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The US Defense Department accounts for 56 percent of the federal government’s carbon footprint and 52 percent of its electricity use. Global warming will spur new conflicts around the world. The US DoD is increasingly alarmed about the security implications of climate change, and it is over this backdrop that the US Army has just published its first climate strategy.
The strategy sets out ambitious goals: carbon-free electricity for installations by 2030. Net zero emissions from Army installations by 2045. An increasingly electrified vehicle fleet, including developing electric tactical vehicles — the ones that actually drive out into combat — by 2050. Microgrid installations on all Army posts by 2035, paving the way for increased renewable energy. The Army also wants to train its personnel about climate issues and to reduce the carbon footprint of its military exercises.
The strategy notes “an increased risk of armed conflict in places where established social orders and populations are disrupted. The risk will rise even more where climate effects compound social instability, reduce access to basic necessities, undermine fragile governments and economies, damage vital infrastructure, and lower agricultural production.”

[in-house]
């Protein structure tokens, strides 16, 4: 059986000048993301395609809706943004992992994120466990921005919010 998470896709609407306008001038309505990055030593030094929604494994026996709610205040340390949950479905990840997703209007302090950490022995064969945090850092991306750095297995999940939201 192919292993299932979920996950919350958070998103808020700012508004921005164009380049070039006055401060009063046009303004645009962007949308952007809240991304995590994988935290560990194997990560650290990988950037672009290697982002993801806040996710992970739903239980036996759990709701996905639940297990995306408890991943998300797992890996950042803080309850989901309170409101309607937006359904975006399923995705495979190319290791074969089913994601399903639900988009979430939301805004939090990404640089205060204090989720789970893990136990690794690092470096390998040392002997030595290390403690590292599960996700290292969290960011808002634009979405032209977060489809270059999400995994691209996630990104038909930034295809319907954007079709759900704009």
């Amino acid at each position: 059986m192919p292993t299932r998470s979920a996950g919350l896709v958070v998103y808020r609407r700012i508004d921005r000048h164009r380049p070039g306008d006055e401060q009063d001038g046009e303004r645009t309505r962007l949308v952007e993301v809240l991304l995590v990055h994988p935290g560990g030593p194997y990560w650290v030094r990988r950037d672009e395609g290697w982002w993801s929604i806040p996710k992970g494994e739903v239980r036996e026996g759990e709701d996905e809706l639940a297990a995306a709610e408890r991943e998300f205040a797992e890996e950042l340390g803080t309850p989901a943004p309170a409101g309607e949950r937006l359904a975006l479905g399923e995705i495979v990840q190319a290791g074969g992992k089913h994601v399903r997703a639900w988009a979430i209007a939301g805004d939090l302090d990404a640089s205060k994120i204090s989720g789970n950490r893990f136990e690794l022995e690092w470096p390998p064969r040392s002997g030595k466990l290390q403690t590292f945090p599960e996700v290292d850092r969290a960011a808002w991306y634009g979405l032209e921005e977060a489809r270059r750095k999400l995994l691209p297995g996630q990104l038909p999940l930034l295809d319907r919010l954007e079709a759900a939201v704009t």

“Climate impacts will disrupt Army activities, displace individuals and communities, and increase the frequency of crisis deployments,” the strategy says. “The Army must prepare for potential consequences including energy and water scarcity; damage to installations and infrastructure; displacement of and disruptions to operations, supply chains, and logistics; and imperiled Soldier health through exposure to airborne irritants like smoke and dust, disease vectors, and temperature extremes.”
The strategy still needs to be backed by an actual budget. But experts say the goals are concrete and should result in swift movement, according to washingtonpost.com.
The strategy manifests a reversal, under President Joe Biden, of the federal approach to climate change, something former President Donald Trump openly questioned. The divide between the parties on the Defense Department’s spending on climate-related initiatives will grow more intense in a few weeks, once a new National Defense Strategy and a fiscal 2023 budget request become public.
Proponents of incorporating climate change into military efforts say that in many cases, doing so can actually improve the fighting effectiveness of troops. In combat, the supply lines that provide fuel for forward operating bases, Humvees and other fighting vehicles are major targets for attack. Taking fossil fuels out of the equation — or even just improving the fuel efficiency of tanks and other heavy vehicles — can save soldiers’ lives.
Critics, though, say the climate issues are a distraction from the core business of the military.